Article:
A character they call Lieutenant Cromwell tries seizing a Ranger rocket (upon being disarmed by him, I’d swear one of the Rangers said Damn You, Lt. Cromwell … at least that’s what it sounded like). This guy’s sonorous line readings are better than any of his opponents, so I wanted him to succeed. He also resembled John Dehner, but turned out to be an actor named David Lewis. I looked up Lewis on imdb and it seems Captain Video was the first credit of a career that lasted many years. Here’s more CV trivia: Ernest Borginine got early work as an interstellar heavy, but I’m not sure any of his episodes exist. Captain Video players often trip over dialogue that would tax a Barrymore. Blow up the nucleus of the comet by bombarding it with atom blasts!, this doable thanks to comet interiors being made up of meteoric masses. Everything by way of excitement is talked about rather than shown. It’s like radio with fuzzy pictures. Trips to Pluto are frequent offscreen events. You really had to use imagination to groove with Captain Video. I’d have preferred my science fiction in comic books, frankly. Were others of the same mind? Only 24 stations countrywide ran Captain Video to a viewership estimated at 3.5 million (gee, isn’t that about what network news is drawing nowadays?). I’m surprised so many fans remember the Captain.

There were two Captain Videos. The first resembled a young Rock Hudson and the second was more John Wayne-ish. That was Al Hodge, a name destined for obscurity once his character departed from airwaves in April 1955. You couldn’t syndicate Captain Video for its going out live or on kinescopes, so there was little to remember him by other than scattered toys and merchandise bearing the name. Hodge accommodated our darker expectations as to what became of discarded TV personalities by finishing (1979) in what’s said to have been a tiny apartment surrounded by Captain Video bric-a-brac. Well, if he’d gone out prosperous, would I have mentioned it at all? Lifelong fans are defensive of integrity they ascribe to Captain Video. Sets we call threadbare are (they say) at least equals of what other primitive series were hanging, and maybe I’d agree given access to more televised stuff from that era. Truth is, no one was doing programs so early on that could stand beside features or TV to come. Is it a wonder Hollywood regarded home viewing with such contempt? Captain Video was for filling its daily thirty minutes with anything that could talk or move, never mind what or where. One device (my favorite) was when the Captain activated his Remote Tele-Carrier to monitor progress his "California Agents" were making. These included Ken Maynard, Johnny Mack Brown, Raymond Hatton … whatever buckaroo might be pillaged from B westerns excerpted in eight or so fragmentary minutes. The CV crew would use these breaks to change sets and load ray guns (which never, ever killed or even injured anyone). It didn’t matter where they dropped the needle on a cowboy show. Such was filler and nothing else. Parts I watched made no sense whatever, with Buster Crabbe’s image so poorly rendered as to be recognizable only by his voice. Still it’s wonderful to experience kid programming this audacious. Maybe Captain Video’s episode ending tribute to America’s educational system was a kind of compensation for mind numbing he propagated during evening hours, along with his assurance that in other countries, the school system is ineffectual. Child viewers might well have wondered how the Captain sized up public education on Pluto.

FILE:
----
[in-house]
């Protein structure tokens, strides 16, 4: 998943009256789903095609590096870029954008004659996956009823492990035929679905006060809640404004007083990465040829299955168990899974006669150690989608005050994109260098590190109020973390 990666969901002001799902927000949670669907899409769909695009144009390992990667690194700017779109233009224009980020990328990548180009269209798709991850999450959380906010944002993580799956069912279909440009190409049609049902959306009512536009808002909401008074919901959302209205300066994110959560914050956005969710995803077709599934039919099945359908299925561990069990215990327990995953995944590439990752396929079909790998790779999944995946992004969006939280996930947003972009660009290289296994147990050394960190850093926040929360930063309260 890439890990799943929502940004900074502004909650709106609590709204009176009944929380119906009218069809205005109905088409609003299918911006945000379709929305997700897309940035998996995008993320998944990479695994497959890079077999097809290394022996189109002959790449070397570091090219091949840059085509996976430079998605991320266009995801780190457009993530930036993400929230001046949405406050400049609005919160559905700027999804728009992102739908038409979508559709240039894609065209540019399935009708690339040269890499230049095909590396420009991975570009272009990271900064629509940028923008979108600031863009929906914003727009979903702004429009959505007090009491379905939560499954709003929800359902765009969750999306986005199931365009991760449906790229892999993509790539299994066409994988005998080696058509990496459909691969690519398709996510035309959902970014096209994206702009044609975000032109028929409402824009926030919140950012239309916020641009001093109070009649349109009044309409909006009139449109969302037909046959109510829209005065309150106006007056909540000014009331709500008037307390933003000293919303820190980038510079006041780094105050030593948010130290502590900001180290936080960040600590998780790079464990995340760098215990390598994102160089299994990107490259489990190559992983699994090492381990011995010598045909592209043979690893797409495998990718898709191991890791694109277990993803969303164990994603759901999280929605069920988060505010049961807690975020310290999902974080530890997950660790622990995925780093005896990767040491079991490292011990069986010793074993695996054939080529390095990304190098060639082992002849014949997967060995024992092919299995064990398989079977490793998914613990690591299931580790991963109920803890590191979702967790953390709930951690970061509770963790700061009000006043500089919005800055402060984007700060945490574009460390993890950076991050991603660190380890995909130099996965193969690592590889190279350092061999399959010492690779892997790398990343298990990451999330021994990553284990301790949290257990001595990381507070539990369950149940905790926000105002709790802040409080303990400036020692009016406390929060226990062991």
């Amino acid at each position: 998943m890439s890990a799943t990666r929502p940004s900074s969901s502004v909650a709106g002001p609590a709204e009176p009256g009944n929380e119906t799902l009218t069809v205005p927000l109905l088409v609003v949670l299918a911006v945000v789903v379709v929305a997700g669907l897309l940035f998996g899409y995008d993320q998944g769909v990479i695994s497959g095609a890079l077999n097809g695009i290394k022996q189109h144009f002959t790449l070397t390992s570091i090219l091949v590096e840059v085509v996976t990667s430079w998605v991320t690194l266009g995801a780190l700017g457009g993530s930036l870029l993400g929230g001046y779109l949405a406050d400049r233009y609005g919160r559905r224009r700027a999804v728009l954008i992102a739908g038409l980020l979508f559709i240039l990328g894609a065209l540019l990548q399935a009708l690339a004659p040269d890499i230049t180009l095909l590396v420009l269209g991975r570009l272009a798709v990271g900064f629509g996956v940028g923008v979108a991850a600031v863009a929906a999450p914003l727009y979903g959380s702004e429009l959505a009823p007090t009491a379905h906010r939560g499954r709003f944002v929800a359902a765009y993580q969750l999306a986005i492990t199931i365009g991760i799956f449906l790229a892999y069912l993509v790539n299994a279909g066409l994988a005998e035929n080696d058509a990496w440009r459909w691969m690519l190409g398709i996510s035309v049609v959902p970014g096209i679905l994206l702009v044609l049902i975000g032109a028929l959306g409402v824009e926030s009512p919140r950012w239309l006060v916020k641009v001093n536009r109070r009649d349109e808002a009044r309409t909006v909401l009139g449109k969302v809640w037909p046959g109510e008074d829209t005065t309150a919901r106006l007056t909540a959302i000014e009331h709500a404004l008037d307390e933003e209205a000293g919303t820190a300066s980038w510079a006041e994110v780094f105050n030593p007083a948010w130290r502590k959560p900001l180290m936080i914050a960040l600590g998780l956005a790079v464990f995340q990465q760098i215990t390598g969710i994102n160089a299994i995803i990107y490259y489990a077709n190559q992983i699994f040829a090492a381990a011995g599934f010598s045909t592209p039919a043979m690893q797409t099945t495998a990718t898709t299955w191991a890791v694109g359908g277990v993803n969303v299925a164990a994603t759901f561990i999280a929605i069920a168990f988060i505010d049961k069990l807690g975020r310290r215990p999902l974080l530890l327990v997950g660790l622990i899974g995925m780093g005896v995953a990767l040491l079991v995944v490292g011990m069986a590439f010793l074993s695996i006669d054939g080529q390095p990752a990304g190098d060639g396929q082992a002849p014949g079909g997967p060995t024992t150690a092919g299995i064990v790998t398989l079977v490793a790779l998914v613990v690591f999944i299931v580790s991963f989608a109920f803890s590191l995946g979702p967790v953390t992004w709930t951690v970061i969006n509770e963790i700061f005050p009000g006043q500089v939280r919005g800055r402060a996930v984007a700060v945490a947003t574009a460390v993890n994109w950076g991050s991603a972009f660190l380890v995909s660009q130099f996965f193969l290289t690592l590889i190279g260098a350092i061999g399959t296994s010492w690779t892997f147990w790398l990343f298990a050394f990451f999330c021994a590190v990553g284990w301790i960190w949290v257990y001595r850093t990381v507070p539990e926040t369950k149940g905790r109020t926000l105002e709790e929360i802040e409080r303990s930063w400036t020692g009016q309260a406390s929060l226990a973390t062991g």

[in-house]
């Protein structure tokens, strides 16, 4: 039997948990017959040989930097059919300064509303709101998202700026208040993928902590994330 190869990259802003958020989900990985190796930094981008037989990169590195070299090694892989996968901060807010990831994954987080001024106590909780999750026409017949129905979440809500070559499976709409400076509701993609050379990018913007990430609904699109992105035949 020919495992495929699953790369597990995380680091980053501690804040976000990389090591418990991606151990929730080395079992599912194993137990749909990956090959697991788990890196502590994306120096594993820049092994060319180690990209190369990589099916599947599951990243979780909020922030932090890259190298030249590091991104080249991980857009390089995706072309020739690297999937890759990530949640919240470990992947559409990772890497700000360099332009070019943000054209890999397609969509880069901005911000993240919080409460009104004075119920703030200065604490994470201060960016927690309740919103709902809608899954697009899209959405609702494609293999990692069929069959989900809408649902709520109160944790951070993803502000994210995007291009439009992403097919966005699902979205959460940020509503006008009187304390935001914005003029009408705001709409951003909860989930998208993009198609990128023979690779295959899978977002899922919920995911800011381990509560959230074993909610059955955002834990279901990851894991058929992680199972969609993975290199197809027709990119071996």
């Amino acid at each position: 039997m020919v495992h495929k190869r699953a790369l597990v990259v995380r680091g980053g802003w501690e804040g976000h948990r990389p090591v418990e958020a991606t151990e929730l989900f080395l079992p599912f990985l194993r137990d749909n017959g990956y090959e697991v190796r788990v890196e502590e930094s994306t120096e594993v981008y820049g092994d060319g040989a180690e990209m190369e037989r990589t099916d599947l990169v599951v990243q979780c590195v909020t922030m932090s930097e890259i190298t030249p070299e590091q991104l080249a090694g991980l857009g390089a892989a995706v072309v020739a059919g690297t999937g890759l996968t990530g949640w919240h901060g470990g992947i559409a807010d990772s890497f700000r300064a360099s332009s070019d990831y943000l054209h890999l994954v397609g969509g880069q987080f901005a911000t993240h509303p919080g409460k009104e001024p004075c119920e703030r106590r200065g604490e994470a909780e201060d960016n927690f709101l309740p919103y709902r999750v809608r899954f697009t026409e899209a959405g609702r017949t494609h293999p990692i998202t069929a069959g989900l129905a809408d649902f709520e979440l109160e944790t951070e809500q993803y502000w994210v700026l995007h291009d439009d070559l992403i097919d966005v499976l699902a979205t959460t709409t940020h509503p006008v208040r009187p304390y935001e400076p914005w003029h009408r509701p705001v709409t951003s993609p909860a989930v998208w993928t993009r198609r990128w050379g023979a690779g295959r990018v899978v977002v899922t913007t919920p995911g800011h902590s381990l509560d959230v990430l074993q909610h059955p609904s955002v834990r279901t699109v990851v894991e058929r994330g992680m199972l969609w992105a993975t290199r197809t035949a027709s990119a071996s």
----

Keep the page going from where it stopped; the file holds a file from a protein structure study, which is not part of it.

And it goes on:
Friday, November 13, 2009

Somewhere Between Hack and Auteur